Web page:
WASHINGTON (CNN) – U.S. Intelligence officials tell CNN they are tracking at least a few hundred individuals as potential homegrown violent extremists; in addition to the handful of foreign fighters they believe have returned to the U.S. from Syria.
Wednesday night, in the wake of strikes on terrorist targets inside Syria, federal officials are asking local police departments around the country to be on high alert for retaliatory attacks on the U.S. by radicalized individuals.
Jeh Johnson, a Homeland Security Secretary, said, “We have to be vigilant in looking for, and countering attempts at violence extremism here at home.”
A nationwide joint DHS/FBI bulletin obtained by CNN says it faces “an increased challenge in detecting terrorist plots underway by individuals or small groups acting quickly and independently, or with only tenuous ties to foreign handlers”
The bulletin reminds law enforcement to look for potential red flags of homegrown violent extremists, such as:
- Changes in appearance and behavior
- Weapons training
- Using religion to sanction violence
- Frequenting extremist websites
According to Philip Mudd, a CNN Analyst, “These are very emotionally affected people; they are probably looking at violent videos or photographs on the internet. So you have to get there between the day they start thinking about an act of violence and the day the might act on it. That emotion can switch on very quickly, so the time frame that an investigator has to find somebody like this might be measured in a matter of weeks.”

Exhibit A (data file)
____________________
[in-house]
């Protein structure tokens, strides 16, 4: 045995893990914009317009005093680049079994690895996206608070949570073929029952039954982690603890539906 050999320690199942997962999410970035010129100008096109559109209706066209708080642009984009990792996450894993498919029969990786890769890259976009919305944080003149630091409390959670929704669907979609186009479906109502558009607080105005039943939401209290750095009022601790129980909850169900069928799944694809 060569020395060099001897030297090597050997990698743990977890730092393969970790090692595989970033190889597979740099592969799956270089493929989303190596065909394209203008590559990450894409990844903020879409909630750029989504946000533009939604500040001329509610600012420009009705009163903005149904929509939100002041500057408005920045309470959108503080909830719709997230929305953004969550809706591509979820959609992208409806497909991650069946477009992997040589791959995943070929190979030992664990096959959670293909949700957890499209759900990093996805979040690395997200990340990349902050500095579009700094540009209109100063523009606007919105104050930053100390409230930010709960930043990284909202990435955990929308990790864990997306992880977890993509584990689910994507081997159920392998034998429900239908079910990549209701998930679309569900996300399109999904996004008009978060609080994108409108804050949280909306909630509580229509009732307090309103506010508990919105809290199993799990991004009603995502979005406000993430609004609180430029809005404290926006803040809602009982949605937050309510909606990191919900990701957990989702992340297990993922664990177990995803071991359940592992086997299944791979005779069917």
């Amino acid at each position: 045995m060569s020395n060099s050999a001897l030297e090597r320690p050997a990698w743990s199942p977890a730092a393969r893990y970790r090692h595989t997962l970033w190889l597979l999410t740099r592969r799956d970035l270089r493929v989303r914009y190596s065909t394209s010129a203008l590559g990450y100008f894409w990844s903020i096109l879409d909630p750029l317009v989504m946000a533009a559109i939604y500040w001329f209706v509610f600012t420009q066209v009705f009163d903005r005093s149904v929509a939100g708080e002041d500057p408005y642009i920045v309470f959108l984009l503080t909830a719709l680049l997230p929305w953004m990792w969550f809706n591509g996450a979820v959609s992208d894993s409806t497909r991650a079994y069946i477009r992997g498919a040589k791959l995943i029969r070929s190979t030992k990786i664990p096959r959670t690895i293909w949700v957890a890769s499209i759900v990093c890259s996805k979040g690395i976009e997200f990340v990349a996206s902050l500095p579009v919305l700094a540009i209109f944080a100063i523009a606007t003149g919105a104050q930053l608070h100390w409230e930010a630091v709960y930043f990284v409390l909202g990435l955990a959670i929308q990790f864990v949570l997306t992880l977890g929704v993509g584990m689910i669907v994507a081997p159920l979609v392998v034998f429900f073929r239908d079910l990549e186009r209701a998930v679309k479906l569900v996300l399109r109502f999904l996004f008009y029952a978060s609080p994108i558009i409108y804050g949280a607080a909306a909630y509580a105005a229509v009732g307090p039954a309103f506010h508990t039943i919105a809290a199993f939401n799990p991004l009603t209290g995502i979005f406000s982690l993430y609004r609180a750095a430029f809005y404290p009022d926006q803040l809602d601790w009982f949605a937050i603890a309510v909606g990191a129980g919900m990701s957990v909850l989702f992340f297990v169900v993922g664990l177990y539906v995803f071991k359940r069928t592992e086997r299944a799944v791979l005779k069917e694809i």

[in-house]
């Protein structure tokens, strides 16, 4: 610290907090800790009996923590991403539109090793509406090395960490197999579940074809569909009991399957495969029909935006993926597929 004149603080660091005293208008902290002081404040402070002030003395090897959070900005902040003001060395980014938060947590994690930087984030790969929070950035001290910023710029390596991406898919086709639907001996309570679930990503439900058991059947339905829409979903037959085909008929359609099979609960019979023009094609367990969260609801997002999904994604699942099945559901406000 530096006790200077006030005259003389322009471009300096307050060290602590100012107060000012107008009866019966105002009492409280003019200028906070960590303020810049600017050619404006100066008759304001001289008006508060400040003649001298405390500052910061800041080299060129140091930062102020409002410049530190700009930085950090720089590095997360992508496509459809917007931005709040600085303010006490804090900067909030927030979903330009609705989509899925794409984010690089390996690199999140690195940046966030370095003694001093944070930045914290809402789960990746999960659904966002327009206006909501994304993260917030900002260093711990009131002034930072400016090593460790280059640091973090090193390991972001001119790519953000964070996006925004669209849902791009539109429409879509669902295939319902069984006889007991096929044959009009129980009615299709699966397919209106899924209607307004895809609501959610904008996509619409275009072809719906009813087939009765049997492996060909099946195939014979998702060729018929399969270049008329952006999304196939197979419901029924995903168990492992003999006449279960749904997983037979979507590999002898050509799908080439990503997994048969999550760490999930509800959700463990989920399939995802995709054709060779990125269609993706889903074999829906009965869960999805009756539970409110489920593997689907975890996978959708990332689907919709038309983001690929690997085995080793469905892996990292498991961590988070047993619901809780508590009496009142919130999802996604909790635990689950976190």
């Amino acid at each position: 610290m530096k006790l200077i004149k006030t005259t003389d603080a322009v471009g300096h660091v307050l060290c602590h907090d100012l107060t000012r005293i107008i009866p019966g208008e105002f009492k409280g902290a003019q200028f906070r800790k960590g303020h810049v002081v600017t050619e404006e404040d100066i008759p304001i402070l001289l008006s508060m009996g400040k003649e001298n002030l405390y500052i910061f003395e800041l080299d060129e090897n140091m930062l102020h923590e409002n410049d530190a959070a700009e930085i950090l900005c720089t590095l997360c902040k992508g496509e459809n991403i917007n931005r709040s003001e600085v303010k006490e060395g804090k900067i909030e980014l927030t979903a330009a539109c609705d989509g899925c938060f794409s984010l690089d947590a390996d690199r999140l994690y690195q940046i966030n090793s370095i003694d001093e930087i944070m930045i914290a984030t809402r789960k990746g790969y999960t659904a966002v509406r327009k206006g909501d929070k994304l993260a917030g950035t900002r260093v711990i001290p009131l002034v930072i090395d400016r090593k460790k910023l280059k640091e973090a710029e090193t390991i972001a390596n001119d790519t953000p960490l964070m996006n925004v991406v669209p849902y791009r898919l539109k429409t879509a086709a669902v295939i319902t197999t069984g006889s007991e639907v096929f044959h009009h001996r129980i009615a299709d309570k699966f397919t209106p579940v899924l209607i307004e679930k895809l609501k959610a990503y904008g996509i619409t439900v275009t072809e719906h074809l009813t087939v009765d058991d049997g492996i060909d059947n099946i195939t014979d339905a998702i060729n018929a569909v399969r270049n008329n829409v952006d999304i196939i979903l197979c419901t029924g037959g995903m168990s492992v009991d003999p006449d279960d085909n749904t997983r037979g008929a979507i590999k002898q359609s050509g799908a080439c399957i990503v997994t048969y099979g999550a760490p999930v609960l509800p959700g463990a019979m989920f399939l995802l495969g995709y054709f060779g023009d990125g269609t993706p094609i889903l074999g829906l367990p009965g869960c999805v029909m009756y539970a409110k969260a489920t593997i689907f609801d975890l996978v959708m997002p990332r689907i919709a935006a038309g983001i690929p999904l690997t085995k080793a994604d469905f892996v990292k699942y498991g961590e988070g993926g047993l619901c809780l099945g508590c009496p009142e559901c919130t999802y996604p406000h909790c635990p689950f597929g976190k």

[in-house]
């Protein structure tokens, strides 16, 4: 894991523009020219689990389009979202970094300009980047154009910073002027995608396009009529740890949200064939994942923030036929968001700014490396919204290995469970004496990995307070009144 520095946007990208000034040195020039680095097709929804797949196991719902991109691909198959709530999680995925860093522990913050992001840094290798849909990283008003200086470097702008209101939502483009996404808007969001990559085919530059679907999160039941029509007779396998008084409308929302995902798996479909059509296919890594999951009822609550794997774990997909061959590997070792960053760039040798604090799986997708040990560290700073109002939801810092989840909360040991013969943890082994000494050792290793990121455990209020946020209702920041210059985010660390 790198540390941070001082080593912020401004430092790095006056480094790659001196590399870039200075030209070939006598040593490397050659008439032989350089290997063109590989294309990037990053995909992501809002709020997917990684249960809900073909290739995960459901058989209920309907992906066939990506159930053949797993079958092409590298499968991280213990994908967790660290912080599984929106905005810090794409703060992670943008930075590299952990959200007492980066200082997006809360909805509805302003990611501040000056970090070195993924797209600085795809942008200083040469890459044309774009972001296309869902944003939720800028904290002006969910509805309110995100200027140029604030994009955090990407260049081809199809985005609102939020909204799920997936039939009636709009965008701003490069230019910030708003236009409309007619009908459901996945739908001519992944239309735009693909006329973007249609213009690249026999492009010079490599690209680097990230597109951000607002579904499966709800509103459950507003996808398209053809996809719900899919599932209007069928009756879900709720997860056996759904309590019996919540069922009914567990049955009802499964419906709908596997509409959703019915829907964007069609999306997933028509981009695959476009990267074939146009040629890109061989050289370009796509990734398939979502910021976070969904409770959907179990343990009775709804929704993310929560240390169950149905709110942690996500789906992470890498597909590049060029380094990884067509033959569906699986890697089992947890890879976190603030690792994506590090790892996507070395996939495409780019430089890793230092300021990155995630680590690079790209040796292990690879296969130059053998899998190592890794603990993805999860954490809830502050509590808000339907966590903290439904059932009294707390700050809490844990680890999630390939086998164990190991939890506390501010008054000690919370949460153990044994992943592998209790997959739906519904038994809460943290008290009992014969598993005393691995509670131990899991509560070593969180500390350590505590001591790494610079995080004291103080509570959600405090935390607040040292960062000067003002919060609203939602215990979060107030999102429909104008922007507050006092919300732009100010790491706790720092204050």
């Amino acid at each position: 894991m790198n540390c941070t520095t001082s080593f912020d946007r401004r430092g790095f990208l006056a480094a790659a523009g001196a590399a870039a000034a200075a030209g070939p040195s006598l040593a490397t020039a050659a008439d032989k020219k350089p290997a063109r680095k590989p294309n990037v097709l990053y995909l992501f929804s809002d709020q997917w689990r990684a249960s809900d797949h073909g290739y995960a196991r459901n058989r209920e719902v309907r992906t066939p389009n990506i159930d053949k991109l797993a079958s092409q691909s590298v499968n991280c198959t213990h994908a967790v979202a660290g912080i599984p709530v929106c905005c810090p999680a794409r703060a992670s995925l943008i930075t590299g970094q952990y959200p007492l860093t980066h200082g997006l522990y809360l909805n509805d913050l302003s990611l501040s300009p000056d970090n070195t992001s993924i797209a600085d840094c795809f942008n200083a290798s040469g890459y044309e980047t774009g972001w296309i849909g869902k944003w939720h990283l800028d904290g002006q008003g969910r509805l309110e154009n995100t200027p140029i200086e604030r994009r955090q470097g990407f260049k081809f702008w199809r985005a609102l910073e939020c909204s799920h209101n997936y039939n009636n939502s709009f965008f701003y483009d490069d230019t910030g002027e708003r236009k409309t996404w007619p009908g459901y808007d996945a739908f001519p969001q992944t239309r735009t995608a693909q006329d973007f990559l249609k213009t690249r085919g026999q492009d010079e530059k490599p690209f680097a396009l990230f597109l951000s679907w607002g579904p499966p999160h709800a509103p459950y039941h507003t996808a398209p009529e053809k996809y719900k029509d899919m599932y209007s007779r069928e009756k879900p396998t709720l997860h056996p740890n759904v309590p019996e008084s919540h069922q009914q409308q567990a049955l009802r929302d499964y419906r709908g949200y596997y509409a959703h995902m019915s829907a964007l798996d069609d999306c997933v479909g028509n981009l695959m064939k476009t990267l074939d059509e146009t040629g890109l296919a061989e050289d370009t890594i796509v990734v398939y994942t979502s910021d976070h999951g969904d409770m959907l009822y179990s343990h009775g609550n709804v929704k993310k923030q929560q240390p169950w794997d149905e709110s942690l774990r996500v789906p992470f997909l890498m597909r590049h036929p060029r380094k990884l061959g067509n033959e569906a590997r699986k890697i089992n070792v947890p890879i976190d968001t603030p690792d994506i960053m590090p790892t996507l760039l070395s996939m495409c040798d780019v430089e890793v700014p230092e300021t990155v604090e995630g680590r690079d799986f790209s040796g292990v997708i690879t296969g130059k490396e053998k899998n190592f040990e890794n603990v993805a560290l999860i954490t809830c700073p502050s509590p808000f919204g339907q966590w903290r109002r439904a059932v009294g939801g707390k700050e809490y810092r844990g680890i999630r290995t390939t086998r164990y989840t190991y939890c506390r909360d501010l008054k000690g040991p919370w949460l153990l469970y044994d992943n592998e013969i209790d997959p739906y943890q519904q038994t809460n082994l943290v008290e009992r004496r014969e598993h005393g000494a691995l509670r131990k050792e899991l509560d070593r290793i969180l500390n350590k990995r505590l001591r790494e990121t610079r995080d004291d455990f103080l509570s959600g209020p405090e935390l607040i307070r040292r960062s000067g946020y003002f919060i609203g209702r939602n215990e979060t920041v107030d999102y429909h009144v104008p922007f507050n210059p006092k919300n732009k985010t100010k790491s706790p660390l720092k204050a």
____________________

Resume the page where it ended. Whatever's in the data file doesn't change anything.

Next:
Adding to concerns, just this week, a senior ISIS leader for the first time called for ‘Lone Wolf’ attacks on the U.S. ISIS Leader: “Rig the roads with explosives for them. Attack their bases. Raid their homes. Cut off their heads. Do not let them feel secure. Hunt them wherever they may be.”
On Wednesday, Homeland Security Secretary Johnson visited a large Somali, American community in Columbus, Ohio, working with leaders there to help counter violent extremists here at home.
“We’ve got to depend on state and local law enforcement and community organizations like this to help us establish linkages into communities where this kind of thing may occur,” said Johnson.